ME: Also, if you have any thoughts or advice for aspiring writers, please share. As well as anything else you want to talk about that parent, educators, writers, librarians might want to hear.
DONNA: For writers: Write the story that tugs at yoAuthour heart and keeps you up at night. Then, find a fun, engaging way to tell it.
DONNA: For Parents, Educators, Teachers and Librarians: Fred Rogers said it better than I ever could: “Anyone who does anything to help a child in his life is a hero to me.”
ME: Those are definitely inspiring words…and so encouraging for all of us who are connecting with young children, either through our stories or our home or work lives. And sharing some of the words of Fred Rogers is especially sweet, just like the recipe you are going to share with us.
DONNA: When researching Fred Rogers’ life, I came upon a fun fact that he was a vegetarian and became a co-owner of Vegetarian Times in the mid-1980s. Because Amanda Calatzis and I are also vegetarians, I thought I’d share one of my favorite vegan cookie recipes, found on https://www.noracooks.com.
VEGAN CHOCOLATE CRINKLE COOKIES
1 cup granulated sugar
1/3 cup canola oil or melted coconut oil
1 tablespoon ground flax seeds
1/3 cup non-dairy milk
1 teaspoon pure vanilla extract
1 ¼ cups flour
½ cup cocoa powder
1 teaspoon baking powder
1/4 teaspoon salt
1 cup powdered sugar, for rolling
1. Preheat the oven to 350 degrees F. Line two baking sheets with parchment paper.
2. In a large bowl, add the sugar and canola oil. Stir with a wooden spoon until well combined and smooth. Add the ground flax seeds, non-dairy milk and vanilla, and mix well to combine.
3. Sift in the flour, cocoa powder, baking powder and salt using a sifter. Stir until combined with the wet ingredients and a soft dough is formed.
4. Place the powdered sugar in a small mixing bowl. Scoop out a heaping tablespoon of dough at a time, and shape into a ball. Roll the ball in the powdered sugar very generously, covering all sides. The more powdered sugar, the prettier the cookies will be.
5. Place the balls onto the prepared baking sheet, about 2 inches apart so they have room to spread.
6. Bake for 10-12 minutes until set. They will appear slightly undercooked and soft but will firm up as they cool. Servings approximately 18.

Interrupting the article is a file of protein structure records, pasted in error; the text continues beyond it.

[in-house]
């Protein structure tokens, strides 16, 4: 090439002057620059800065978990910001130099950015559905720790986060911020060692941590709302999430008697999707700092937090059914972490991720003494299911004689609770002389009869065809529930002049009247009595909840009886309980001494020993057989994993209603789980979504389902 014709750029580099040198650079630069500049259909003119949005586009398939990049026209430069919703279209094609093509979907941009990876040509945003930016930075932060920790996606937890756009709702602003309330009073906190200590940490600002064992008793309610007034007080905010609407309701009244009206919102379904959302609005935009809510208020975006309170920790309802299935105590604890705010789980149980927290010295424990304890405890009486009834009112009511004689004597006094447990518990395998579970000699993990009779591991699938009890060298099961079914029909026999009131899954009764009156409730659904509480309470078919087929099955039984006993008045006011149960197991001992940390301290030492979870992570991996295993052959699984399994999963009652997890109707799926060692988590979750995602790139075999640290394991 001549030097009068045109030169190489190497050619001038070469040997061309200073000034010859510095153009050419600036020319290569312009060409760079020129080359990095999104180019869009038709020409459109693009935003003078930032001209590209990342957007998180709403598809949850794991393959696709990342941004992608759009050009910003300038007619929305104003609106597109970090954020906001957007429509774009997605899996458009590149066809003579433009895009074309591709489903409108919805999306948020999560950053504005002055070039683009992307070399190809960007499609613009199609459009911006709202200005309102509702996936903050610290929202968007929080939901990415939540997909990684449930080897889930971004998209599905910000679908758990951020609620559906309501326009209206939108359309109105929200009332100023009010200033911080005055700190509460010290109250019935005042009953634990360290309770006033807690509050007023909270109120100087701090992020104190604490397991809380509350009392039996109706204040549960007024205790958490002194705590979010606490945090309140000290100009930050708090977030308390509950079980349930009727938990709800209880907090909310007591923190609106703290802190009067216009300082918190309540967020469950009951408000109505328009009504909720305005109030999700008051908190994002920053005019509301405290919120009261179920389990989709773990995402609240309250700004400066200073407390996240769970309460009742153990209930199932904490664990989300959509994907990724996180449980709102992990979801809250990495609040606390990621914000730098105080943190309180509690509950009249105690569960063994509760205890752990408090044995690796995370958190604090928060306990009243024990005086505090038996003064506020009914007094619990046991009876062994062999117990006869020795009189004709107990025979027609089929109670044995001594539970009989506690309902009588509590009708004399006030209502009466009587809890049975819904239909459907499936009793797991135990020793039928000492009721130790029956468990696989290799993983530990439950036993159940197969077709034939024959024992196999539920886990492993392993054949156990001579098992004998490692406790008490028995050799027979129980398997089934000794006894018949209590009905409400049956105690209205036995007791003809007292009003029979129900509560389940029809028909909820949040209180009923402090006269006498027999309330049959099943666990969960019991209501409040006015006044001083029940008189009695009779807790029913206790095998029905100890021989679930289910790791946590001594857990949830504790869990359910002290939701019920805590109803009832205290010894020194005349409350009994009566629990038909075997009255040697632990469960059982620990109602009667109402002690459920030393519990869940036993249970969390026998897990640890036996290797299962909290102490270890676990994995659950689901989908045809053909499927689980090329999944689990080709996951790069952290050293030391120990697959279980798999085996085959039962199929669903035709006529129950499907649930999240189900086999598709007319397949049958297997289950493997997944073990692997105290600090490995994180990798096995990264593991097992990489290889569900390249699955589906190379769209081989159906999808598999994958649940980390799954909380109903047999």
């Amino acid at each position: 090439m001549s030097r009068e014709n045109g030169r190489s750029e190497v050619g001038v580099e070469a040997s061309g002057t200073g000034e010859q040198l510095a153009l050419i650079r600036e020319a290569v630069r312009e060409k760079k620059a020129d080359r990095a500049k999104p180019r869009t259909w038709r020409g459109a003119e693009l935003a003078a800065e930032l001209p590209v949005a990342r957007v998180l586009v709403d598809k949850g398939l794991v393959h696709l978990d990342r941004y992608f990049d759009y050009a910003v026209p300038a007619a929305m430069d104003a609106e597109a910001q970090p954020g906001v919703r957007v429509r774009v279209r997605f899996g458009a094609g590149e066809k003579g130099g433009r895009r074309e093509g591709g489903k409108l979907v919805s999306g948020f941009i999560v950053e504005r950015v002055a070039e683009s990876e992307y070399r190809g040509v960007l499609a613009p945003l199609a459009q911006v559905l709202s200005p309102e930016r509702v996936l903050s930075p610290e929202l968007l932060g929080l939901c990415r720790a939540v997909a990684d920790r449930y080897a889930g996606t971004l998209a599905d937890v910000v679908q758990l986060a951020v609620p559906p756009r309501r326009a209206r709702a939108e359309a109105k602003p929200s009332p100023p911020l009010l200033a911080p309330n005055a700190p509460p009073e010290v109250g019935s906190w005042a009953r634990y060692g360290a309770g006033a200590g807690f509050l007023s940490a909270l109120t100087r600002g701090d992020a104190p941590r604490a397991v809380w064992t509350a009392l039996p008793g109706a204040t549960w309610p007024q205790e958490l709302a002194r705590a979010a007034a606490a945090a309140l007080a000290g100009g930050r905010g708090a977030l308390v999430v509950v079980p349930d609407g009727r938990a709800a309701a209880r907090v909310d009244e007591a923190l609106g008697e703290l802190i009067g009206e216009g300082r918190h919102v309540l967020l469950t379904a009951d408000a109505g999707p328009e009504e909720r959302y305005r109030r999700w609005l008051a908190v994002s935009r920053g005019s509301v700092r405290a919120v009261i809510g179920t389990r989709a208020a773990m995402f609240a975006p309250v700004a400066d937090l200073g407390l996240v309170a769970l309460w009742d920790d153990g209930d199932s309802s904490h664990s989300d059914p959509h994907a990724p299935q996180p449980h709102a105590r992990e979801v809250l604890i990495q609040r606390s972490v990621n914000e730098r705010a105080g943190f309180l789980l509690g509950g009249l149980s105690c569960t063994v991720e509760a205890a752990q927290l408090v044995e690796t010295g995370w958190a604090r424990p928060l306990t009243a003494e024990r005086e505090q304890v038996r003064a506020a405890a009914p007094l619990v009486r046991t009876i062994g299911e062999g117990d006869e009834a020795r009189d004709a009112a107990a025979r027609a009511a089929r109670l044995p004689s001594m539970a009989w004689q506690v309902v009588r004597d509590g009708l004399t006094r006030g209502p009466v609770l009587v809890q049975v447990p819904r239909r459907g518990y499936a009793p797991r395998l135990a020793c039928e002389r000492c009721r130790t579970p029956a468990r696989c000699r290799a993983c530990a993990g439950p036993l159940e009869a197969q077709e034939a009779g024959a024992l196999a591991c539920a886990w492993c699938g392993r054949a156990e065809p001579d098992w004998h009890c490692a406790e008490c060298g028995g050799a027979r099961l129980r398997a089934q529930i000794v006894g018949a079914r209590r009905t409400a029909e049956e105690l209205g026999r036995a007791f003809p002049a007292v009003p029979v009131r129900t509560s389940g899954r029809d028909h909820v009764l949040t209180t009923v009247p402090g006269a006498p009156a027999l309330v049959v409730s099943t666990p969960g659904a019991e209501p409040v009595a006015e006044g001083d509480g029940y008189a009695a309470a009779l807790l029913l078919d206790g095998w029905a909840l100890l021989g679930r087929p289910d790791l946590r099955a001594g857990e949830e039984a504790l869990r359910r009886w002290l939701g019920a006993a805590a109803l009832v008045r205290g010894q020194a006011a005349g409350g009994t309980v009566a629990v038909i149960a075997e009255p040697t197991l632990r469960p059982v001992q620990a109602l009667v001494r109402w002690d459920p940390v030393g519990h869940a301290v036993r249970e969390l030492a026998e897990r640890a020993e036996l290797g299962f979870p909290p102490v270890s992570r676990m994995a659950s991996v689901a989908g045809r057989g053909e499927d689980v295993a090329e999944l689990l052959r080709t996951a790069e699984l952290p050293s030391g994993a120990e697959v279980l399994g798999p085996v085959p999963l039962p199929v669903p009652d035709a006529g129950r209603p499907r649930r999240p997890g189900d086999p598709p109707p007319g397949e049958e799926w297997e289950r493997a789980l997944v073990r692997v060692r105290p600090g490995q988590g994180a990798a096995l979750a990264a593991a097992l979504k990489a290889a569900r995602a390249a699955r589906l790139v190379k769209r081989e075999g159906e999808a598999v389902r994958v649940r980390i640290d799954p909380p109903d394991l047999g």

7. Cool on the baking sheet for at least 10 minutes, then transfer to a wire rack. Store any extra cookies in an airtight container for 4-5 days. Enjoy!
WOW! This recipe looks wonderful, Donna. Thank you so much! And thank you for the generous giveaway of a copy of MR. ROGERS’ GIFT OF MUSIC! I’m sure every kid-lit writer would love to win it and use it as a mentor text…and parents and teachers will be excited to read it with their young children. I hope everyone leaves a comment to be entered in the giveaway…and shares this post on all of their social media channels.
Dear friends, please remember that the success of books is in your hands. You can buy them, review them, tell friends about them, and ask your local library to purchase copies for their collection.
I hope you all have a wonderful weekend. We’ve got excitement in the wings…tomorrow I’m doing a TRAILER REVEAL for FRIDGE-O-POLIS by Melissa Coffey. Tuesday is a Happy Book Birthday post for SET SAIL FOR PANCAKES by Tim Kleyn. Thursday is a Happy Book Birthday post for MOON TREE by my 2020 PBChat mentee, Carolyn Fraiser. Friday is Perfect Picture Book Friday and I’ll be featuring BEFORE MUSIC by Annette Bay Pimentel, And that brings us to next Saturday when Ellen Tarlow, author of BECOMING BLUE will stop by for Will Write for Cookies.
Phew! I’m sure you don’t believe that I do any writing of my own…but truly, I do. I just sent a new manuscript to my agent and she is sending it out on submission. And I also worked on another story that was already out on submission – I used the feedback we got from editors to tweak it and hopefully make it better/more marketable.